Trucker fatigue is something that can lead to horrible accidents. The Department of Transportation has taken steps to try to combat trucker fatigue in the hopes that lives will be saved. Fatigued driving can lead truckers to act in negligent manner. Even truckers who are normally safe drivers might be negatively affected by fatigue.

Fatigued driving is the leading factor in many of the fatal truck accidents that occur each year. Almost 4,000 people are killed in accidents that involve big rigs, some of these victims are truckers.

The Federal Motor Carrier Safety Administration has issued a rule that is aimed to prevent truckers from driving while they are fatigued. The hours of service rule was introduced in December 2011. This rule sets specific time limits for drivers, as well as setting requirements for rest breaks.

Truckers can only work a maximum of 70 hours per week. That is a big decrease from the 82 hour weekly maximum that was allowed prior to the rule issuance. In essence, this and the required reset period, which is a long rest break, mean that truckers work an average of one shift less per week than what was possible before.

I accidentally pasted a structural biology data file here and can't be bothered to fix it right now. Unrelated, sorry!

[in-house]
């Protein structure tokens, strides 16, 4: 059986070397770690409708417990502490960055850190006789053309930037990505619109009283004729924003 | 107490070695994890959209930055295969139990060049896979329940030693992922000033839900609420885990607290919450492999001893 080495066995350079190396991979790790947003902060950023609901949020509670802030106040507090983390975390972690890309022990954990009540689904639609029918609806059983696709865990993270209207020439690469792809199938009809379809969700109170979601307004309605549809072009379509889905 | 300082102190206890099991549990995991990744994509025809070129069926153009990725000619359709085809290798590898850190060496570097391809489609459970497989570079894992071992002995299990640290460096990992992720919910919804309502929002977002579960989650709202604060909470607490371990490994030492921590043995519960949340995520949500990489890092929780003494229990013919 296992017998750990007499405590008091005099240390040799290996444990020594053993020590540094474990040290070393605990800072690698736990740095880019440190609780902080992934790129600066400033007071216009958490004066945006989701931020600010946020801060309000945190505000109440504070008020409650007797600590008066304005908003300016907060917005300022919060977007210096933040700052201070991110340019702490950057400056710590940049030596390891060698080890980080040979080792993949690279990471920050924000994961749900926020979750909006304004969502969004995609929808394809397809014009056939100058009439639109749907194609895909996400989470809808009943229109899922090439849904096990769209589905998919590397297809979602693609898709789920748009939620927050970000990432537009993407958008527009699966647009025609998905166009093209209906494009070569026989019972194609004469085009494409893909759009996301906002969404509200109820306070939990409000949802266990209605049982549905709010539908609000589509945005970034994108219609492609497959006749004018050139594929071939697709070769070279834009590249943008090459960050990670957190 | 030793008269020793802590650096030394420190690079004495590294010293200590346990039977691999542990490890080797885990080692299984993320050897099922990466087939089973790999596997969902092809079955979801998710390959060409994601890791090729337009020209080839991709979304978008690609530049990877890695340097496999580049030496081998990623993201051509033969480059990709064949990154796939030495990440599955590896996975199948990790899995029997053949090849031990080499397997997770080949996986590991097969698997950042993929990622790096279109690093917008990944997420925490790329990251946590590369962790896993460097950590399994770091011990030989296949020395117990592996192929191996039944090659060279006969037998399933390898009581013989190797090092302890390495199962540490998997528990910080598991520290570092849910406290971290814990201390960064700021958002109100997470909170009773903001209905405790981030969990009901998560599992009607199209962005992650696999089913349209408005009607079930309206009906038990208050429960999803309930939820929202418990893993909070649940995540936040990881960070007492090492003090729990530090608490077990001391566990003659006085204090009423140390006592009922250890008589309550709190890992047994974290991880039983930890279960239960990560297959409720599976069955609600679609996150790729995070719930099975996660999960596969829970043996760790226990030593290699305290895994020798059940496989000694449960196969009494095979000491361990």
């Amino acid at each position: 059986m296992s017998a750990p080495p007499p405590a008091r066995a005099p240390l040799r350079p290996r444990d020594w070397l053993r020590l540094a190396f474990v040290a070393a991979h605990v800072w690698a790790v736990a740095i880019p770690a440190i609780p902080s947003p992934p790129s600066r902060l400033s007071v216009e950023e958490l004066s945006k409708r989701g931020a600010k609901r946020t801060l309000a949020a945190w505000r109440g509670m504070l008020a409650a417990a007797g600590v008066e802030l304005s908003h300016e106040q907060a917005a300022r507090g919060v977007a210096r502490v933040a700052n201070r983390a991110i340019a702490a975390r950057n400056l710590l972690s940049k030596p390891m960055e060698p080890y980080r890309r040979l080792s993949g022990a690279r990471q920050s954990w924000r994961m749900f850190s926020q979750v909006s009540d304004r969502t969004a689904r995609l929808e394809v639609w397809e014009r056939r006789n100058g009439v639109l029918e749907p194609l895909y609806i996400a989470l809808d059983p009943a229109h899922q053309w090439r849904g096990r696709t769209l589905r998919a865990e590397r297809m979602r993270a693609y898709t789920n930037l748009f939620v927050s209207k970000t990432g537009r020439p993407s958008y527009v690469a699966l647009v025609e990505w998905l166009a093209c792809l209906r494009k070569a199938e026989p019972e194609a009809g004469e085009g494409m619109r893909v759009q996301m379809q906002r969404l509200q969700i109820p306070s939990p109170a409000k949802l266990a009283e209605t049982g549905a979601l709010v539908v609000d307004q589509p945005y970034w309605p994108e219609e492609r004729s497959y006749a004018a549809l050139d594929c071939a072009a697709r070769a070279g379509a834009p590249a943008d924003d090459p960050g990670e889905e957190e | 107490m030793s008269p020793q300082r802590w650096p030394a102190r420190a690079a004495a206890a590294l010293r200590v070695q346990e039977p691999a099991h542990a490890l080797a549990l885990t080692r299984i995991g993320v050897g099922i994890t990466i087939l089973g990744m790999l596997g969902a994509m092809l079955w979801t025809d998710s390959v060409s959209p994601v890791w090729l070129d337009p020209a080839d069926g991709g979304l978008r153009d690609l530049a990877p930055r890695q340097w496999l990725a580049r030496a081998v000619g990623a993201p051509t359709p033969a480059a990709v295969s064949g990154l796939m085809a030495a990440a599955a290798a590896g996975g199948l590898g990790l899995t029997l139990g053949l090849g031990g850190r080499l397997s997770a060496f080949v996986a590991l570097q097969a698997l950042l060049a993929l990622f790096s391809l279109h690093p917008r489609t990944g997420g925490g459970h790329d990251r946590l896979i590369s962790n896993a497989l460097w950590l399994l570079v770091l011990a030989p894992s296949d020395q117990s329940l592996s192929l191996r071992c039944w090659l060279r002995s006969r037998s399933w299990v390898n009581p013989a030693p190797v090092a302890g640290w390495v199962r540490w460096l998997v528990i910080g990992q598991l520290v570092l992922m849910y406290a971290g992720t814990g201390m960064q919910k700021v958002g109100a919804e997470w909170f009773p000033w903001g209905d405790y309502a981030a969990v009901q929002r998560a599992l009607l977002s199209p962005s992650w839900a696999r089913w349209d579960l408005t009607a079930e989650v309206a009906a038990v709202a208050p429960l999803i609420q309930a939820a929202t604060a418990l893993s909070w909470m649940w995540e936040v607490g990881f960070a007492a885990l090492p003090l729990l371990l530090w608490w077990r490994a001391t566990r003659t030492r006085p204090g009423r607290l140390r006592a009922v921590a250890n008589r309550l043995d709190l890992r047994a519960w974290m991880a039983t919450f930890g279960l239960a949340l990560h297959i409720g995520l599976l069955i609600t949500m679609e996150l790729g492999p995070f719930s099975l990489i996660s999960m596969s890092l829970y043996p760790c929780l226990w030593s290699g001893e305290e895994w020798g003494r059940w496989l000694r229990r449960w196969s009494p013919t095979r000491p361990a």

While there are some who think that the hours of service rule is too restrictive, FMCSA stands by the rule. Interestingly, there is a rider that is in an Appropriations bill that would counteract part of the rule in a segment of the trucking industry. This would once again raise the maximum hours per week to 82, which could lead to increased trucker fatigue.

It is important for you to realize that the number of hours a trucker has worked is an important factor in a semi truck accident case. Other factors might also be present, so it is important to look into all possibilities.

Source: United States Department of Transportation, “Why We Care About Truck Driver Fatigue,” Anthony Foxx, Dec. 08, 2016